Stephen Swallow was awarded a $50,000 grant from the USDA National Institute of Food and Agriculture (NIFA) to study ecosystem services. The grant title is Ecosystem Services Foundations for Resilient Communities: Agriculture, Land Use, Coasts and Energy for Human Well-Being.
The proposed workshop facilitates discussion amongst experts about the impacts of environmental regulations on the local environmental quality and economic well-being of rural communities. We examine the relationship between agriculture, natural resource conservation, policies, and actions that enhance rural community resilience. The workshop addresses best management practices to improve or mitigate changes in ecosystem services. We focus on rural and rural-fringe community’s efforts that adapt to changing frequencies and magnitudes of natural storms, by creating resilience for built infrastructure in consort with resilient provisions of the ecosystem. The research workshop builds upon a long history of successful annual workshops addressing related themes in natural resource, environmental and agricultural economics and policy. The targeted focus of the workshop is designed to promote in-depth dialogue, debate and policy discussions among a small group of invited speakers, selected presenters and other attendees, with session coordinators chosen for their expertise and relevance of ongoing work. The workshop also follows a plan for dissemination and publishing of research and policy discussion. It enables attendees to learn about and evaluate recent advances in theoretical and empirical research in the area of ecosystem services foundations for resilient communities. The meeting also provides participants a venue to present the policy significance of their work and convey their data needs to relevant agencies. This approach benefits the scientific community as research findings are published in a special issue. Moreover, the workshop informs a wide range of groups, including rural community advocates, environmental advocacy groups, local businesses and technology companies, national and local policymakers, and others.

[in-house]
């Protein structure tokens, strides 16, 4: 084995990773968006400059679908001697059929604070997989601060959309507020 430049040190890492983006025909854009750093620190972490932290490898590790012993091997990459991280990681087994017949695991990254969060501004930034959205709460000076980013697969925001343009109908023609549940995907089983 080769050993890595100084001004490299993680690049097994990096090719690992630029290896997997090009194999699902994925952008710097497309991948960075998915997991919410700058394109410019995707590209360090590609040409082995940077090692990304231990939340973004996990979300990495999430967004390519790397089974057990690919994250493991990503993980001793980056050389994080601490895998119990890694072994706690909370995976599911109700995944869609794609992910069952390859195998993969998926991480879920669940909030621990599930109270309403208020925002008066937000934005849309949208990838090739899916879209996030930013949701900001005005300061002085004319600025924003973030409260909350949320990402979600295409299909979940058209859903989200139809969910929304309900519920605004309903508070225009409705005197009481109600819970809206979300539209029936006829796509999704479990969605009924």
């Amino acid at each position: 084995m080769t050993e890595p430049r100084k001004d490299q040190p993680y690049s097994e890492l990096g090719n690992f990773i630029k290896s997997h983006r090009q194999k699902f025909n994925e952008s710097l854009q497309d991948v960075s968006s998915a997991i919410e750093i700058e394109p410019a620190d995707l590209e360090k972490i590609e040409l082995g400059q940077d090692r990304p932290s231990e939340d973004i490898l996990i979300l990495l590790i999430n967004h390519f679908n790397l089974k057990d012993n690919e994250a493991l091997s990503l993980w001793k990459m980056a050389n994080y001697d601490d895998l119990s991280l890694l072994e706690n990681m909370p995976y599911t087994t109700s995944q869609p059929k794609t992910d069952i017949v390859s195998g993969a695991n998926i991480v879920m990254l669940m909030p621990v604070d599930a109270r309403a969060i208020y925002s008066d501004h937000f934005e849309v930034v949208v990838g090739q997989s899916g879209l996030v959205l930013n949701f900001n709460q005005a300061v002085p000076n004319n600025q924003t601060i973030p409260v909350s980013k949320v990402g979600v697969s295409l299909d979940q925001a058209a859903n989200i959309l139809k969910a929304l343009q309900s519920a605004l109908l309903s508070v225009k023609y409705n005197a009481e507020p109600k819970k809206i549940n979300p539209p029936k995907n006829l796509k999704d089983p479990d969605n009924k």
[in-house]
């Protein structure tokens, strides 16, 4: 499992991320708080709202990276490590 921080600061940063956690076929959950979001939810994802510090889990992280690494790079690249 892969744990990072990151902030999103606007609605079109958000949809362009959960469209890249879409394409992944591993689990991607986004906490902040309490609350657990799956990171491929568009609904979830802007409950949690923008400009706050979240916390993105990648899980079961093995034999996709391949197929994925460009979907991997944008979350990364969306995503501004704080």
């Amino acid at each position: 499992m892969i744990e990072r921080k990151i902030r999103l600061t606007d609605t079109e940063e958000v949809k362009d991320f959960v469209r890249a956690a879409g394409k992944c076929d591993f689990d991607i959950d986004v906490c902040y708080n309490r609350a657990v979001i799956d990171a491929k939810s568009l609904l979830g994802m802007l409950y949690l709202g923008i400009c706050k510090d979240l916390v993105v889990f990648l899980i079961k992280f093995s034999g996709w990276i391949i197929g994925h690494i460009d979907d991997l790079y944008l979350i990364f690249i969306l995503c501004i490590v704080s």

The Connecticut Sea Grant Coastal and Marine Economics Graduate Fellowship Program will enable one selected graduate student per year to conduct independent fundamental or applied economic research for one year under the guidance of their academic advisor. The purpose of the fellowship is three-fold: (1) advance progress towards the coastal and marine goals of the CTSG 2018-23 Strategic Plan through their individual project, (2) learn about CTSG and engage staff on economic aspects of existing and emerging program needs, and (3) promote a real-world professional development opportunity aimed at enhancing the career goals of the fellow.
The program will do so by awarding one CTSG Graduate Economics Fellowship for the 2021-22 academic year. The award will consist of a service-free fellowship providing a $20,000 annual stipend (paid monthly). Preference will be given to applications for which the host department will couple the fellowship with a partial or full assistantship that covers the fellow’s graduate tuition and benefits.